Israel's impaired global vision
Constant cries of ‘delegitimisation’ show a lack of understanding of the ‘delegitimisers’
The word of the hour is delegitimisation. Doesn't exactly trip off the tongue, but it has nevertheless become the vogue term of art for those defending Israel.
Critics no longer merely "disagree with" - or even "attack" - Israel; they now seek to undermine its very legitimacy as a state.
So hot has this topic become, the Jewish Leadership Council and Bicom are hosting a joint seminar on it this month. Their focus will be a report by Israel's Re'ut Institute that has already prompted a major think-in hosted by Israel's Foreign Ministry.
Its core argument is that Israel faces a strategic threat just as great as the Syrian missiles or Egyptian battalions of the past: namely, the growing international effort to cast Israel as a pariah state, unfit to sit among the family of nations. Re'ut singles out London as a "hub" of such delegitimising activity.
There are some hardcore enemies opposed to the very principle of a Jewish state, who do indeed seek to rob Israel of its rightful place in the world, who should be opposed vigorously.
Israel has long signalled it does not regard the rest of the world as legitimate
The trouble with conjuring up this larger, scarier threat of global delegitimisation is that it pretends Israel is a passive victim in this process. It forgets that legitimacy - and therefore delegitimisation - is a two-way street.
In the postwar era, a series of institutions have grown up that have come, however imperfectly, to embody the international order. Some of these have formal authority, like the United Nations, others have informal influence, like the BBC.
For a variety of reasons, Israel has repeatedly found itself at odds with those institutions, denouncing them as inherently unfair and biased against the country. Israel's most vocal defenders have slammed the UN for the Goldstone report and for a long history of General Assembly resolutions.They condemn the BBC as congenitally hostile, along with Amnesty International, Human Rights Watch and NGOs in general. And don't get them started on the European Union.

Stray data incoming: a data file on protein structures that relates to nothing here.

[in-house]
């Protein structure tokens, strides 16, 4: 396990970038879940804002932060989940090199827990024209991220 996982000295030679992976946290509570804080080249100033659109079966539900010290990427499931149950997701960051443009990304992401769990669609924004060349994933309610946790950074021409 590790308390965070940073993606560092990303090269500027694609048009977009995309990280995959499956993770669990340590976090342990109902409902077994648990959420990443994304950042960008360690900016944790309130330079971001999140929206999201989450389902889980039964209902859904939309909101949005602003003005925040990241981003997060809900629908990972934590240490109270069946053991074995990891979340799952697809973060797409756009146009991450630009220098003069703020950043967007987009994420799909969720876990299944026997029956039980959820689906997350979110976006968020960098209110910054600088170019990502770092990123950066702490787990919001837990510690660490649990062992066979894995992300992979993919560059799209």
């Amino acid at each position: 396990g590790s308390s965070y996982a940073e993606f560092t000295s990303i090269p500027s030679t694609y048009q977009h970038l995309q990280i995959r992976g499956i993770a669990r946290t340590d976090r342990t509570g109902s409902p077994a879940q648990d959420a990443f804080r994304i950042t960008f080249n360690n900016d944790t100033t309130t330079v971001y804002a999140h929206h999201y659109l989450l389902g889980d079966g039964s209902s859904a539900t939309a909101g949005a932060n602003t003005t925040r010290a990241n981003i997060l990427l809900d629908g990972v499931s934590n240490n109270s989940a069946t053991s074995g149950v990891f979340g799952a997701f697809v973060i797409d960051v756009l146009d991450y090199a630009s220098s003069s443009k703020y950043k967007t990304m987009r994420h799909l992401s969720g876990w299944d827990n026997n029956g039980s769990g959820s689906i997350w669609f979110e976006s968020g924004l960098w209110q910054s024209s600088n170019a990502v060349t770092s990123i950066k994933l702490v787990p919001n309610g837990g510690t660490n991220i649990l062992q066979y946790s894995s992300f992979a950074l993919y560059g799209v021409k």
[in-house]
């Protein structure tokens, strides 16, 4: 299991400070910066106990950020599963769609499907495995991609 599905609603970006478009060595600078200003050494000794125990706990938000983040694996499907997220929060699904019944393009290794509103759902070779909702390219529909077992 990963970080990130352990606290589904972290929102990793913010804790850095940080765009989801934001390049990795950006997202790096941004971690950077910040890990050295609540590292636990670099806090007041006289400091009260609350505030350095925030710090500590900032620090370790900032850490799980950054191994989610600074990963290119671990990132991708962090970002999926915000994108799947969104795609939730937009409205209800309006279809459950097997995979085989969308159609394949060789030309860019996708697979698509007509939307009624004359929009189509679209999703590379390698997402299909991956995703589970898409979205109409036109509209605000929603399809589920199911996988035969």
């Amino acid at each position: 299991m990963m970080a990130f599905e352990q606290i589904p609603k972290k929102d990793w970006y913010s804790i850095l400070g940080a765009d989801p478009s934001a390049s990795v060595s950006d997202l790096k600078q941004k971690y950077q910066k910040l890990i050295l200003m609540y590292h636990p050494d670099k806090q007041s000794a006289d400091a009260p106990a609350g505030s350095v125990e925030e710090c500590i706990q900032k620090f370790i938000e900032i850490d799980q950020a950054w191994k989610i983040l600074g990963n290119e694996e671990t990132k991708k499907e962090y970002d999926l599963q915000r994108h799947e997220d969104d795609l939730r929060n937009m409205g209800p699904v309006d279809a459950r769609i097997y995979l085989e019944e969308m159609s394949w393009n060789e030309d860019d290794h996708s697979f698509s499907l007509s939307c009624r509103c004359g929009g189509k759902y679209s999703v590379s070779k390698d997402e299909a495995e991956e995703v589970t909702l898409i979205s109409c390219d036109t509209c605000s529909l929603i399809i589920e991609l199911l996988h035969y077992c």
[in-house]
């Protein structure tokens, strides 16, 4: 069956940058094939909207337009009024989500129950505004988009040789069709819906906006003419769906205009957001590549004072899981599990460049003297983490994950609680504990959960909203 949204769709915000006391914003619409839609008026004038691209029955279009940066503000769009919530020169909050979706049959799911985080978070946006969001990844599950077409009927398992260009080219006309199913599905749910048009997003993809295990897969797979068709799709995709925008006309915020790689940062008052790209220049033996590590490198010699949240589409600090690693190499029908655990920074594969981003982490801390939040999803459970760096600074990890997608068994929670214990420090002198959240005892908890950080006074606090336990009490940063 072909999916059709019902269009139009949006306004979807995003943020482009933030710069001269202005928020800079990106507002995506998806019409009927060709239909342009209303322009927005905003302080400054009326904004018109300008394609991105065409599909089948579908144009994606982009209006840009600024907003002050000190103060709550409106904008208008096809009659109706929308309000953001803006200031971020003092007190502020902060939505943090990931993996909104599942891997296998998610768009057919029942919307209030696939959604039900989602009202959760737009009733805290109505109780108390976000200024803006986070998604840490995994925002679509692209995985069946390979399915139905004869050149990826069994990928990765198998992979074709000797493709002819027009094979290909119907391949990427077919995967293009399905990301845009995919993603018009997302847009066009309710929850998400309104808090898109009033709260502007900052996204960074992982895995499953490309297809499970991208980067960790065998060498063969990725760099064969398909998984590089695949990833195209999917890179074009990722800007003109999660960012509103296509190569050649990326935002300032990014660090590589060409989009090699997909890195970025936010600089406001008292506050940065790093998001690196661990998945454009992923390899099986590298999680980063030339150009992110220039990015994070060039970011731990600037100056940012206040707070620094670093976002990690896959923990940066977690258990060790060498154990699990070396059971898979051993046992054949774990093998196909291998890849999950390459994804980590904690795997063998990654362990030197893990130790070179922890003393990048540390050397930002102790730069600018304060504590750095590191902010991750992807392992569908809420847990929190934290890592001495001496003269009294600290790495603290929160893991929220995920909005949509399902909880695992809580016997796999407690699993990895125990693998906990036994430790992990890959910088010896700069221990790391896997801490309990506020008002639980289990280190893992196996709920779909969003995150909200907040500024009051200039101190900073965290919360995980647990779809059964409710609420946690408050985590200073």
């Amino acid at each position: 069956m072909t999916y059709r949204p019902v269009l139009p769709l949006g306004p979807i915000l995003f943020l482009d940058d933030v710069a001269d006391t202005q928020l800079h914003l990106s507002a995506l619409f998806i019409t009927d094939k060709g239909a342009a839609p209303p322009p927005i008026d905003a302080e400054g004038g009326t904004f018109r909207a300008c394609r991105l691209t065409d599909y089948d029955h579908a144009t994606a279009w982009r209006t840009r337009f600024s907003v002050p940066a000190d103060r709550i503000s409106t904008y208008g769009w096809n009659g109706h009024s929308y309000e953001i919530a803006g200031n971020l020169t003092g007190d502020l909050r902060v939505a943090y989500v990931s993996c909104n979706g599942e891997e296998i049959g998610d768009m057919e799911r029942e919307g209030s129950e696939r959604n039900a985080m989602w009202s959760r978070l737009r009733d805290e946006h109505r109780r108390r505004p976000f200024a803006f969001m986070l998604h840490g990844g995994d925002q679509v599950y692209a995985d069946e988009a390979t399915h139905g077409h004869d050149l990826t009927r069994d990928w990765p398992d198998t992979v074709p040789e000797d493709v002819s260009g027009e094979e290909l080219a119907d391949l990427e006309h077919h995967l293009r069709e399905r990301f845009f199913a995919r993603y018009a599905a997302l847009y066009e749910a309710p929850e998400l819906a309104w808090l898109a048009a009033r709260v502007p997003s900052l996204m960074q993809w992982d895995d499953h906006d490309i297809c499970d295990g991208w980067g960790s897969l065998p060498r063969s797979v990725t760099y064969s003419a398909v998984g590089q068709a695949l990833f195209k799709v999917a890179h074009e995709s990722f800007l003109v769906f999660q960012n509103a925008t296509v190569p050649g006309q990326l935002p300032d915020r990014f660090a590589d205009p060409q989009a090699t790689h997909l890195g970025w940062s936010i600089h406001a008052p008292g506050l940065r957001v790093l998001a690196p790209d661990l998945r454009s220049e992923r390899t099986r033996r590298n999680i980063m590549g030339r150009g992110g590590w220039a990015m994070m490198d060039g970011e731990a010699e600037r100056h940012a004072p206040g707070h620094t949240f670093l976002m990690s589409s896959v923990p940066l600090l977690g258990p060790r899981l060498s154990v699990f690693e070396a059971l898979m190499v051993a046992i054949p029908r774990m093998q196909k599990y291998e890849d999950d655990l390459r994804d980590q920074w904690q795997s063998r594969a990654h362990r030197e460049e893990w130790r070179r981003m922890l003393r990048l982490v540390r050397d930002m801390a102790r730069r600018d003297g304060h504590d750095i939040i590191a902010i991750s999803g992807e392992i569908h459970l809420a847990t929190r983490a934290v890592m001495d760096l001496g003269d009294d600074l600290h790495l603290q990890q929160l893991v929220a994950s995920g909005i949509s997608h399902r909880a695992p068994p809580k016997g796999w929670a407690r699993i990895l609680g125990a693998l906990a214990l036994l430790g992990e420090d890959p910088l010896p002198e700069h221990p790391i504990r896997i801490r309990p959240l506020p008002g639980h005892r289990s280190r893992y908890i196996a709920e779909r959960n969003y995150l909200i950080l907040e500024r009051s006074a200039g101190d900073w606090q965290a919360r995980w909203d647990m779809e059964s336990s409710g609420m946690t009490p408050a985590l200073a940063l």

Some insist that Israel has been in the right every time and it is the rest of the world, in the form of these international institutions, that is consistently wrong. But we shouldn't be surprised if outsiders see it differently.
What they see is a country that repeatedly thumbs its nose at those bodies everyone else sees as not only legitimate but somehow central to the system of international legitimacy. Imagine a football team that constantly challenges the referee, insisting that no matter which official turns up at a game, he is uniquely biased against them. Wouldn't people eventually begin to regard that team as somehow outside the system accepted by everyone else?
It's not the whole story, but as Israel worries that it is being delegitimised in the eyes of the world, it's worth reflecting that Israel has long signalled that it does not regard the rest of the world as legitimate.
The exception has always been the United States. The UN and the EU could be written off as hopeless antisemites, but the US was different. Israel always had to listen to its key ally. But the one-fingered salute with which Israeli officialdom greeted Vice-President Joe Biden this month - using the very day of his visit to announce construction in east Jerusalem expressly opposed by the US administration - shows that truth no longer holds. Whatever the excuses - it was the decision of a low-level committee; Israel has been building in Jerusalem for decades, etc - the message was that Israel no longer abides even by the basic convention of treating allies with courtesy.
That message had been sent already by the illicit cloning of passports belonging to citizens of friendly states, including Britain, for use in the Dubai assassination mission.
So I wish those in the JLC/Bicom seminar room the best of luck but here's a simple thought to ponder: if you don't want to be delegitimised, then you can start by showing some respect for the legitimate norms and institutions of the international system. It might just help.
Jonathan Freedland is a Guardian columnist